“Through this collective drive, we will be documenting the waste and maintaining an ongoing registry. This way we will be able to map the flow of e-waste and not get lost in the waste ecosystem. So, we are encouraging all the e-waste donors to take an extra effort in declaring the type of e-waste they are discarding. We will then parse the data to understand the type of e-waste coming in and be able to generate insights on choice of repair versus recycling. We have partnered with a few stakeholders to conduct this exercise. In a circular economy, repair and reuse is important before recycling. Not every waste that reaches its end of life is to be immediately recycled. Often, the rush step taken towards most e-waste is to dump it on the fly. For instance, the mobile phone market — over 90 percent of the components can be recovered and reused. During covid times, a large secondary market has evolved broadening the market for affordable second-hand devices. What is waste for us, becomes a new product for someone else,” notes Jagan, a circular economy consultant.

Jagan underlines the lack of public data on collected e-waste, and how the data that is avaialble is usually of a generic nature. The challenge in having any data at all on the e-waste circulating aroundthe market is in intelf one of Brobdingnagian proportions, because of e-waste’s inseparable link to the informal recycling sector.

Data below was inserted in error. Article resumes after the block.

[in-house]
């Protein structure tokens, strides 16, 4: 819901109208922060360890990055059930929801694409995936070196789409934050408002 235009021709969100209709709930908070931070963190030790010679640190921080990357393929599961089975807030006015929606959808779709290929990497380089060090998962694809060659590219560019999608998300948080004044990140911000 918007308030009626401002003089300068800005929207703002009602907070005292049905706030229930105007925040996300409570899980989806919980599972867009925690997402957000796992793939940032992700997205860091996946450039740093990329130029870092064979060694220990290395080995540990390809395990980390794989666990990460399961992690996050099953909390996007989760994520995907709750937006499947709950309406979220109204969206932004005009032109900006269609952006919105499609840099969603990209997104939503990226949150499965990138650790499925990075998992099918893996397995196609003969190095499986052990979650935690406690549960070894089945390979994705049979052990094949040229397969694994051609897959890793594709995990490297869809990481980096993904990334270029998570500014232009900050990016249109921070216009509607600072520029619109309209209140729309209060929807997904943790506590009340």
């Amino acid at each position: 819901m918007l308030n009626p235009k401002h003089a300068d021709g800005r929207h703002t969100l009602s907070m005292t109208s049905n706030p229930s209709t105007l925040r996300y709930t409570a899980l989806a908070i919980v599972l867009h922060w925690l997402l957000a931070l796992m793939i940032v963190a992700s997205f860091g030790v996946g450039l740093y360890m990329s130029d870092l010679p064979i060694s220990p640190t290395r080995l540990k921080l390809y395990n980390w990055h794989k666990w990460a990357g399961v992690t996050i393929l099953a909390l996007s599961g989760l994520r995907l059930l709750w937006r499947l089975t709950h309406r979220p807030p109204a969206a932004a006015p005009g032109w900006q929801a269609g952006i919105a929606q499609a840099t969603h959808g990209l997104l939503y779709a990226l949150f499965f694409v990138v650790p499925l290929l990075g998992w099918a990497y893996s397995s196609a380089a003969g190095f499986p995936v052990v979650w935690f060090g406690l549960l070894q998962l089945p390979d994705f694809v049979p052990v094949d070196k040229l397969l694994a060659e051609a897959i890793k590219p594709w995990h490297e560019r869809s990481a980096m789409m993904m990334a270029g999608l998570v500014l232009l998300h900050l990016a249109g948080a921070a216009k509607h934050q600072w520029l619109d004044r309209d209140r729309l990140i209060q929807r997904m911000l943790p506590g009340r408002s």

“At this point, we are able to collect a significant amount of e-waste just from residential communities, but this is not enough. Chennai being an IT hub, there is a wider market to tap in to where waste is not being accounted for. One of the biggest challenges would be to work with informal recyclers and collectors — such as kabbadiwallas and the others. More than 80 percent of the waste is handled by the informal market, this is traded across multi levels by the scrap dealers and waste collectors, and lands up in Moradabad and Seelampur for dismantling and selling operations. Breaking down the waste here is done manually posing a huge health and environmental risk as well,,” says Jagannath. “Our goal is to eventually connect repairers, informal aggregators and recyclers — for instance, in Richie Street, there is a huge network of repairers. We want to onboard such networks to bring traceability and formalise the informal markets, without coing into conflict with their players..”